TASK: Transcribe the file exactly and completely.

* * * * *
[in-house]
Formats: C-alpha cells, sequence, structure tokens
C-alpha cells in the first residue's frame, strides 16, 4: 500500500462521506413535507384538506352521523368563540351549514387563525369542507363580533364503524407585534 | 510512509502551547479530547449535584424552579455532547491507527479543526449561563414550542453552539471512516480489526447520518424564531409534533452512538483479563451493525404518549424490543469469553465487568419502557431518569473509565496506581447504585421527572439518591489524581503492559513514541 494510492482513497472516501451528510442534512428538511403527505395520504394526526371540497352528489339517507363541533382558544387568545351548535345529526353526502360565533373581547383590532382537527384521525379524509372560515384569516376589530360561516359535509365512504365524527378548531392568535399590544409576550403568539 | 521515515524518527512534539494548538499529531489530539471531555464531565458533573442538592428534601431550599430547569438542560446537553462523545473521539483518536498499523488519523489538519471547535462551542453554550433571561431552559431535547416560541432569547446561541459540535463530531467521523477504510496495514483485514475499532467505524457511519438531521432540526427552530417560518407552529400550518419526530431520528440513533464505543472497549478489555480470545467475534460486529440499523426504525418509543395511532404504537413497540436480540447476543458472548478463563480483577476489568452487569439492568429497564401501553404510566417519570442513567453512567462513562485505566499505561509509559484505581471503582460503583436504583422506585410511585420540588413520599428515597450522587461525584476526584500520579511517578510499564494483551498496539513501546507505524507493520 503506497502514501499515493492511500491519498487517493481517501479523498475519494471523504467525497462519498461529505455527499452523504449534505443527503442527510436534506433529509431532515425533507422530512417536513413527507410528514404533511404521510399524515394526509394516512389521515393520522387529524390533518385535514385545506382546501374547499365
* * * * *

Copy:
[in-house]
Formats: C-alpha cells, sequence, structure tokens
C-alpha cells in the first residue's frame, strides 16, 4: 500500500462521506413535507384538506352521523368563540351549514387563525369542507363580533364503524407585534 | 510512509502551547479530547449535584424552579455532547491507527479543526449561563414550542453552539471512516480489526447520518424564531409534533452512538483479563451493525404518549424490543469469553465487568419502557431518569473509565496506581447504585421527572439518591489524581503492559513514541 494510492482513497472516501451528510442534512428538511403527505395520504394526526371540497352528489339517507363541533382558544387568545351548535345529526353526502360565533373581547383590532382537527384521525379524509372560515384569516376589530360561516359535509365512504365524527378548531392568535399590544409576550403568539 | 521515515524518527512534539494548538499529531489530539471531555464531565458533573442538592428534601431550599430547569438542560446537553462523545473521539483518536498499523488519523489538519471547535462551542453554550433571561431552559431535547416560541432569547446561541459540535463530531467521523477504510496495514483485514475499532467505524457511519438531521432540526427552530417560518407552529400550518419526530431520528440513533464505543472497549478489555480470545467475534460486529440499523426504525418509543395511532404504537413497540436480540447476543458472548478463563480483577476489568452487569439492568429497564401501553404510566417519570442513567453512567462513562485505566499505561509509559484505581471503582460503583436504583422506585410511585420540588413520599428515597450522587461525584476526584500520579511517578510499564494483551498496539513501546507505524507493520 503506497502514501499515493492511500491519498487517493481517501479523498475519494471523504467525497462519498461529505455527499452523504449534505443527503442527510436534506433529509431532515425533507422530512417536513413527507410528514404533511404521510399524515394526509394516512389521515393520522387529524390533518385535514385545506382546501374547499365